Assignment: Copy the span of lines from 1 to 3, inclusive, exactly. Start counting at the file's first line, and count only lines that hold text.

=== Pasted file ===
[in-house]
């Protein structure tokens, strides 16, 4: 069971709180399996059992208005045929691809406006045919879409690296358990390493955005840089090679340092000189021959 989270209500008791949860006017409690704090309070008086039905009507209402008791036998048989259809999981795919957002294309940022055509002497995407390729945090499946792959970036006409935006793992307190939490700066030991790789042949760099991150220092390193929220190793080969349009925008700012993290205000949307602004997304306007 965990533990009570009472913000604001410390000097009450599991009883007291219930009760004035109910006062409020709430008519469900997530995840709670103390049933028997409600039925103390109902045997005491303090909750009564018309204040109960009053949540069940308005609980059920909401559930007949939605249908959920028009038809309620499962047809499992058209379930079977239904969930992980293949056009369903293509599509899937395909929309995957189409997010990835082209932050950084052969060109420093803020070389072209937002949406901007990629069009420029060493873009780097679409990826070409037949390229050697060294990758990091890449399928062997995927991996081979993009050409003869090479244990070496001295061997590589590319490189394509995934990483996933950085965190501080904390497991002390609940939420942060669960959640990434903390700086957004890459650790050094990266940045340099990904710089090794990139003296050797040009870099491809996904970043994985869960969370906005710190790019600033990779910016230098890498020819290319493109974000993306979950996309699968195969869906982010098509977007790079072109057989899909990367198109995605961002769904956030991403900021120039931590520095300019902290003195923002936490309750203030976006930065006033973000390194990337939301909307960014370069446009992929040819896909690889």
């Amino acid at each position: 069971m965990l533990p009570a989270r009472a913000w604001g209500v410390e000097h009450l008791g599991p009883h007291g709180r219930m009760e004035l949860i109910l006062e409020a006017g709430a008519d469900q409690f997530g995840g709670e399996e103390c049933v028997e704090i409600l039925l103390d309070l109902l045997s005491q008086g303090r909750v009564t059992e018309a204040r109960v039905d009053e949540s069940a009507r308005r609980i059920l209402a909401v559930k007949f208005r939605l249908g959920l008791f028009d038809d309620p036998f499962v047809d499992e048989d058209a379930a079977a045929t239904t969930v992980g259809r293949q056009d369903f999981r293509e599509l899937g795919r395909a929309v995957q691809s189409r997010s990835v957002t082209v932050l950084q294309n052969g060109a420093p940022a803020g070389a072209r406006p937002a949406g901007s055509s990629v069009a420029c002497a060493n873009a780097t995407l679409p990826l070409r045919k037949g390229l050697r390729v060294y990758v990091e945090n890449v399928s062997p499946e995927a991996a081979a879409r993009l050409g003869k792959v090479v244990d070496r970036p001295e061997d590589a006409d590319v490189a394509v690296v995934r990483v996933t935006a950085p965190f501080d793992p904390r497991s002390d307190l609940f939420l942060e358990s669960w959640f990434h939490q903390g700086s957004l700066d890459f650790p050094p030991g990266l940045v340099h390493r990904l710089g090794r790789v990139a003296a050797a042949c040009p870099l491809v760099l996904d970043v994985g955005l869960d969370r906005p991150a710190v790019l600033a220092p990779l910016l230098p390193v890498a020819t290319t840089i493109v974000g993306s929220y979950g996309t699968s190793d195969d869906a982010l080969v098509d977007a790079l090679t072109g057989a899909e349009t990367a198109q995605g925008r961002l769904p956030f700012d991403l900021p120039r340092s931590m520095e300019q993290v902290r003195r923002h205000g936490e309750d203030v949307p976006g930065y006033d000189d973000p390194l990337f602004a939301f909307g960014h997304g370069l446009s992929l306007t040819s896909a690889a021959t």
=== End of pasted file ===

[in-house]
């Protein structure tokens, strides 16, 4: 069971709180399996059992208005045929691809406006045919879409690296358990390493955005840089090679340092000189021959 989270209500008791949860006017409690704090309070008086039905009507209402008791036998048989259809999981795919957002294309940022055509002497995407390729945090499946792959970036006409935006793992307190939490700066030991790789042949760099991150220092390193929220190793080969349009925008700012993290205000949307602004997304306007 965990533990009570009472913000604001410390000097009450599991009883007291219930009760004035109910006062409020709430008519469900997530995840709670103390049933028997409600039925103390109902045997005491303090909750009564018309204040109960009053949540069940308005609980059920909401559930007949939605249908959920028009038809309620499962047809499992058209379930079977239904969930992980293949056009369903293509599509899937395909929309995957189409997010990835082209932050950084052969060109420093803020070389072209937002949406901007990629069009420029060493873009780097679409990826070409037949390229050697060294990758990091890449399928062997995927991996081979993009050409003869090479244990070496001295061997590589590319490189394509995934990483996933950085965190501080904390497991002390609940939420942060669960959640990434903390700086957004890459650790050094990266940045340099990904710089090794990139003296050797040009870099491809996904970043994985869960969370906005710190790019600033990779910016230098890498020819290319493109974000993306979950996309699968195969869906982010098509977007790079072109057989899909990367198109995605961002769904956030991403900021120039931590520095300019902290003195923002936490309750203030976006930065006033973000390194990337939301909307960014370069446009992929040819896909690889």
């Amino acid at each position: 069971m965990l533990p009570a989270r009472a913000w604001g209500v410390e000097h009450l008791g599991p009883h007291g709180r219930m009760e004035l949860i109910l006062e409020a006017g709430a008519d469900q409690f997530g995840g709670e399996e103390c049933v028997e704090i409600l039925l103390d309070l109902l045997s005491q008086g303090r909750v009564t059992e018309a204040r109960v039905d009053e949540s069940a009507r308005r609980i059920l209402a909401v559930k007949f208005r939605l249908g959920l008791f028009d038809d309620p036998f499962v047809d499992e048989d058209a379930a079977a045929t239904t969930v992980g259809r293949q056009d369903f999981r293509e599509l899937g795919r395909a929309v995957q691809s189409r997010s990835v957002t082209v932050l950084q294309n052969g060109a420093p940022a803020g070389a072209r406006p937002a949406g901007s055509s990629v069009a420029c002497a060493n873009a780097t995407l679409p990826l070409r045919k037949g390229l050697r390729v060294y990758v990091e945090n890449v399928s062997p499946e995927a991996a081979a879409r993009l050409g003869k792959v090479v244990d070496r970036p001295e061997d590589a006409d590319v490189a394509v690296v995934r990483v996933t935006a950085p965190f501080d793992p904390r497991s002390d307190l609940f939420l942060e358990s669960w959640f990434h939490q903390g700086s957004l700066d890459f650790p050094p030991g990266l940045v340099h390493r990904l710089g090794r790789v990139a003296a050797a042949c040009p870099l491809v760099l996904d970043v994985g955005l869960d969370r906005p991150a710190v790019l600033a220092p990779l910016l230098p390193v890498a020819t290319t840089i493109v974000g993306s929220y979950g996309t699968s190793d195969d869906a982010l080969v098509d977007a790079l090679t072109g057989a899909e349009t990367a198109q995605g925008r961002l769904p956030f700012d991403l900021p120039r340092s931590m520095e300019q993290v902290r003195r923002h205000g936490e309750d203030v949307p976006g930065y006033d000189d973000p390194l990337f602004a939301f909307g960014h997304g370069l446009s992929l306007t040819s896909a690889a021959t």